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Theatre Symposium, Vol. 22: Broadway and Beyond: Commercial Theatre Considered

Theatre Symposium, Vol. 22: Broadway and Beyond: Commercial Theatre Considered

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Theatre Symposium, Vol. 22: Broadway and Beyond: Commercial Theatre Considered

217 pagine
3 ore
Nov 30, 2014


That theatre is a business remains a truth often ignored by theatre insiders and consumers of the performing arts alike. The essays in Theatre Symposium, Volume 22 explore theatre as a commercial enterprise both historically and as a continuing part of the creation, production, and presentation of contemporary live performance.
The eleven contributors to this fascinating collection illuminate many aspects of commercial theatre and how best to examine it. George Pate analyzes the high-stakes implication of a melodramatic legal battle. Christine Woodworth recounts the difficulties encountered by British actresses near the turn of the twentieth century, while Boone J. Hopkins considers newly found images of Margo Jones along with the commercial appeal they represent.
The volume continues with articles that follow developments with ties to commercial theatre, such as the interplay between Broadway companies and regional theatres, musical productions in communist Poland, and the influence of Korean popular culture on theatre and the unique production arrangements that have resulted. Other essays investigate alternative concepts related to commercial themes with regard to audience interaction and the burgeoning world of geek theatre.
Edited by David S. Thompson, this latest publication by the largest regional theatre organization in the United States collects the most current scholarship on theatre history and theory.
Nov 30, 2014

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Theatre Symposium, Vol. 22 - Dean Adams



David S. Thompson

There’s no business like show business.

—Irving Berlin

You can make a killing in the theatre, but not a living.

—Robert Anderson

FOR SEVERAL YEARS, I have maintained a list containing bits of advice and pearls of wisdom gleaned from friends and colleagues pertaining to careers in theatre. Along with my personal counsel, I share the list with students who find themselves at a crossroads and come to me seeking guidance about possible directions and appropriate steps. At the top of the list I include a prefatory warning that some perfectly good ideas contradict other sound notions. Thus, the first item on the list comes from a colleague who described acting as either the worst profession in the world or the best, and maybe both. Naturally, the same sentiment could apply to theatre more broadly. Depending upon what is happening on any given workday, it might also apply to a great many professions.

The prefatory quotations, above, framing these remarks similarly serve as reminders of the divergent views of theatre. Regardless of our connection to theatre, whether as creators or consumers, we need not look far to encounter a dreamlike world, or someone in pursuit of a dream. The dream collides with reality when we turn to the commercial side of the venture, whether our concerns involve ticket prices, salaries, management, or, as Robert Anderson suggests, making a living. Even Anderson’s famous quotation, referring in part to the overwhelming triumph of Tea and Sympathy and the varied success that followed, has its own duality. The image of making a killing at the box office or achieving fame and fortune retains its own dreamy quality whether applied to renowned impresarios of yesteryear or the suspect title characters of The Producers. To be fair, Irving Berlin’s celebrated paean to performance also has a dark side; Even with a turkey that you know will fold, you may be stranded out in the cold is included as a lyric. (Still you wouldn’t trade it for a sack of gold.)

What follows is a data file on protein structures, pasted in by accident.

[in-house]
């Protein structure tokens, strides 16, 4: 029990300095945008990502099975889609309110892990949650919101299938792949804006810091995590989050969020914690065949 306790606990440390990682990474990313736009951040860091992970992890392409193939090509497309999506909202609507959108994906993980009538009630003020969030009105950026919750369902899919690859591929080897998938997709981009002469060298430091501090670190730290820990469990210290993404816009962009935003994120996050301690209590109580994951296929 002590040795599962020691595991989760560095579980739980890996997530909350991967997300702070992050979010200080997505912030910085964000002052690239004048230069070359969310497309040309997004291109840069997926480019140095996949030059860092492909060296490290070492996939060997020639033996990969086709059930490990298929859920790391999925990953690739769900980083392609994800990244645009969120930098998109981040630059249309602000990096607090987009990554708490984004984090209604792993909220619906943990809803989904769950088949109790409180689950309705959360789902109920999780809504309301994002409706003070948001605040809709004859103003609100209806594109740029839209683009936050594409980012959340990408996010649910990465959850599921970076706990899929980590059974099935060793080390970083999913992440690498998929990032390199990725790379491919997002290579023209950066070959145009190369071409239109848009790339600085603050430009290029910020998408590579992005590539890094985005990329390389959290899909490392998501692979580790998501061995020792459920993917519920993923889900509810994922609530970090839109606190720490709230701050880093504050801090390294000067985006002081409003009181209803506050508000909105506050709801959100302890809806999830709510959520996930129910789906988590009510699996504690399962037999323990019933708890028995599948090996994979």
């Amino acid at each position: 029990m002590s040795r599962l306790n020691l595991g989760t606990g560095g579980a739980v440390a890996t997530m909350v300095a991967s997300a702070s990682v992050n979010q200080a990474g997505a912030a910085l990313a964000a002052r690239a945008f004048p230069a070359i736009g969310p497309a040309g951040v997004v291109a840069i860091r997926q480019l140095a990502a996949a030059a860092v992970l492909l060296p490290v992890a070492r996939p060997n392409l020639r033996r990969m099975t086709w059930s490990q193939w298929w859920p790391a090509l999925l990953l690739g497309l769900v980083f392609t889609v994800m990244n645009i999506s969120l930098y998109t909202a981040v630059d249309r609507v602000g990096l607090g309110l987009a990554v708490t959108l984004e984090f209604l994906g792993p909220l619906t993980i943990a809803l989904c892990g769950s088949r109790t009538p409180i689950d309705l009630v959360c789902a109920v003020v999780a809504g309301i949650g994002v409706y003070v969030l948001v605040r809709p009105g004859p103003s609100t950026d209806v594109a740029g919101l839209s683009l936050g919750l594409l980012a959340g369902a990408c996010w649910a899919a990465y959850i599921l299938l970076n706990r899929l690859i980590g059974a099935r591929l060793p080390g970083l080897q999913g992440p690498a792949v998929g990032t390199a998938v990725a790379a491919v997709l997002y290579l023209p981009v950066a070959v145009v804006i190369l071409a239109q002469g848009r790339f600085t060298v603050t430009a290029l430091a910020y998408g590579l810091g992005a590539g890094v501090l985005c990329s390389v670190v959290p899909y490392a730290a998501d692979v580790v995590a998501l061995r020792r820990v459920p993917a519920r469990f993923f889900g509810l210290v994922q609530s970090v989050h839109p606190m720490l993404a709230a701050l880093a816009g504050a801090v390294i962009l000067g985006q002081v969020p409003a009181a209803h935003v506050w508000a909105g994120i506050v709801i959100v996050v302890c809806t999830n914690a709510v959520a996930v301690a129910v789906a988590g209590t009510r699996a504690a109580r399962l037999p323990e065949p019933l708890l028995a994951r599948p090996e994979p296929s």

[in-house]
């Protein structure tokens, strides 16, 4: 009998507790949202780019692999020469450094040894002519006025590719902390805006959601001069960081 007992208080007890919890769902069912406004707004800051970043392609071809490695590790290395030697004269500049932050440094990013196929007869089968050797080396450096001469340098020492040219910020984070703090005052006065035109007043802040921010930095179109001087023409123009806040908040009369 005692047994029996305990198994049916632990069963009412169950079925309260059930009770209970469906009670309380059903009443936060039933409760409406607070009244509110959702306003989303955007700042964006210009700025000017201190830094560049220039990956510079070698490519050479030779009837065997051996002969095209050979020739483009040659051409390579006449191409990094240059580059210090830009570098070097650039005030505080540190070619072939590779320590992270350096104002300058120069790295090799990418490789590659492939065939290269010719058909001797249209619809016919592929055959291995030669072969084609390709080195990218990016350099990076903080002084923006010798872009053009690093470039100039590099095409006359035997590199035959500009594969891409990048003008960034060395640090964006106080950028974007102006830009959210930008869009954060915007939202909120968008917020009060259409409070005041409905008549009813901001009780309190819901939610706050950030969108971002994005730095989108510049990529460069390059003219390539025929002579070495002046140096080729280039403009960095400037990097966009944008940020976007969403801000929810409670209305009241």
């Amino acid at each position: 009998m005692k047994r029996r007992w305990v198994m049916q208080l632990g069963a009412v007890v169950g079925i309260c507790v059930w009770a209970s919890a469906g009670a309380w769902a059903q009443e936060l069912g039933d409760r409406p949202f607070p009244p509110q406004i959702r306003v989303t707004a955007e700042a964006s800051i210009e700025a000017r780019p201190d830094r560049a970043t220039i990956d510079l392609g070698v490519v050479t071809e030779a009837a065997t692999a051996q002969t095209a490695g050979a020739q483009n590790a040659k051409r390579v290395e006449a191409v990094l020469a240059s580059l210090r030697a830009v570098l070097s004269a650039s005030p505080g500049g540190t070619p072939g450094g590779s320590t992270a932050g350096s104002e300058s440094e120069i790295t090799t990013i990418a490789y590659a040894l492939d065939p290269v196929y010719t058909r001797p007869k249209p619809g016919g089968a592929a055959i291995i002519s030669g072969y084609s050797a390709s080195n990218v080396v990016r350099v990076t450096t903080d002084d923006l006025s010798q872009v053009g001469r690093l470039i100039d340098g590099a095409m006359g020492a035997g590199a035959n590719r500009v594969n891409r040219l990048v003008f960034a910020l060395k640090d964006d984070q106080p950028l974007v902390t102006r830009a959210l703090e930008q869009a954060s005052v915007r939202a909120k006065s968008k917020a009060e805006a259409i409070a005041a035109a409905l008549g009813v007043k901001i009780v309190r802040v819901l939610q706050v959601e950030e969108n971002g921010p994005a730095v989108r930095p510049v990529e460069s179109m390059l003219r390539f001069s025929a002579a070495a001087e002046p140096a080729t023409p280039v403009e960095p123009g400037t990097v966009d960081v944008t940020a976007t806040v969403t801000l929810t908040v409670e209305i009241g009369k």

Despite many fine studies dealing with the business of theatre, a survey of publisher’s catalogs will yield far more anthologies, biographies, histories, and technique manuals. Yet those seeking to apply the lessons in such volumes cannot ignore the fact that theatre is a business. For several years beginning in 2000, I had the opportunity to see compassion for art tempered with recognition of practicalities. I was fortunate enough to immerse myself in an annual theatregoing marathon of Broadway productions in conjunction with coverage of the Tony Awards in the popular press. Between performances I attempted to meet as many industry professionals as possible, hoping to broaden my perspective. In nearly every meeting, whether I approached the conversation as a scholar or a fan, I was reminded of the commercial structure supporting the endeavor. I met the musical director who talked with me while walking to union headquarters to vote on a new contract, the actor who could not possibly accept a speaking engagement and risk losing a paycheck, the company administrator who worried about shifting audience demographics, the assistant artistic director who had to balance new play development with theatre rental costs, and various critics and press representatives who confronted a changing landscape for publication and journalism; all impressed upon me the fascinating story that often went untold.

When I returned to the classroom, I discovered that my students frequently expressed as much fascination for the commerce of Broadway, and the commerce of theatre more generally, as they displayed for lessons in dramatic structure or performance methods. Perhaps they had already anticipated some of the advice that they would receive when asking me about careers. One may well argue that theatre has always borne the challenge of balancing dreams and practicalities, art and commerce. Using Broadway as a term in the title of this volume provides a convenient understudy for the concepts balancing on either side of the fulcrum.